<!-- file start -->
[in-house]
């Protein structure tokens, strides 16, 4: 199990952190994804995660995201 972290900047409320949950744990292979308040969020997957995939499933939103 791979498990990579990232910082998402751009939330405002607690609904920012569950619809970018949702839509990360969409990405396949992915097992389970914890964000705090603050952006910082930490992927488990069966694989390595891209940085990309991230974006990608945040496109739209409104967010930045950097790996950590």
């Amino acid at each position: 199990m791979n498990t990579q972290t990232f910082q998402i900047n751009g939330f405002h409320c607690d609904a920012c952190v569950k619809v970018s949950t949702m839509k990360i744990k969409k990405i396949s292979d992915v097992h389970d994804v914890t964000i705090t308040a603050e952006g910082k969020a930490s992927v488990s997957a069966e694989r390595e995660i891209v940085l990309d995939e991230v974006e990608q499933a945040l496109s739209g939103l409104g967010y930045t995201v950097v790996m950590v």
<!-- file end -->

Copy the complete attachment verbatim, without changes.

[in-house]
């Protein structure tokens, strides 16, 4: 199990952190994804995660995201 972290900047409320949950744990292979308040969020997957995939499933939103 791979498990990579990232910082998402751009939330405002607690609904920012569950619809970018949702839509990360969409990405396949992915097992389970914890964000705090603050952006910082930490992927488990069966694989390595891209940085990309991230974006990608945040496109739209409104967010930045950097790996950590």
């Amino acid at each position: 199990m791979n498990t990579q972290t990232f910082q998402i900047n751009g939330f405002h409320c607690d609904a920012c952190v569950k619809v970018s949950t949702m839509k990360i744990k969409k990405i396949s292979d992915v097992h389970d994804v914890t964000i705090t308040a603050e952006g910082k969020a930490s992927v488990s997957a069966e694989r390595e995660i891209v940085l990309d995939e991230v974006e990608q499933a945040l496109s739209g939103l409104g967010y930045t995201v950097v790996m950590v």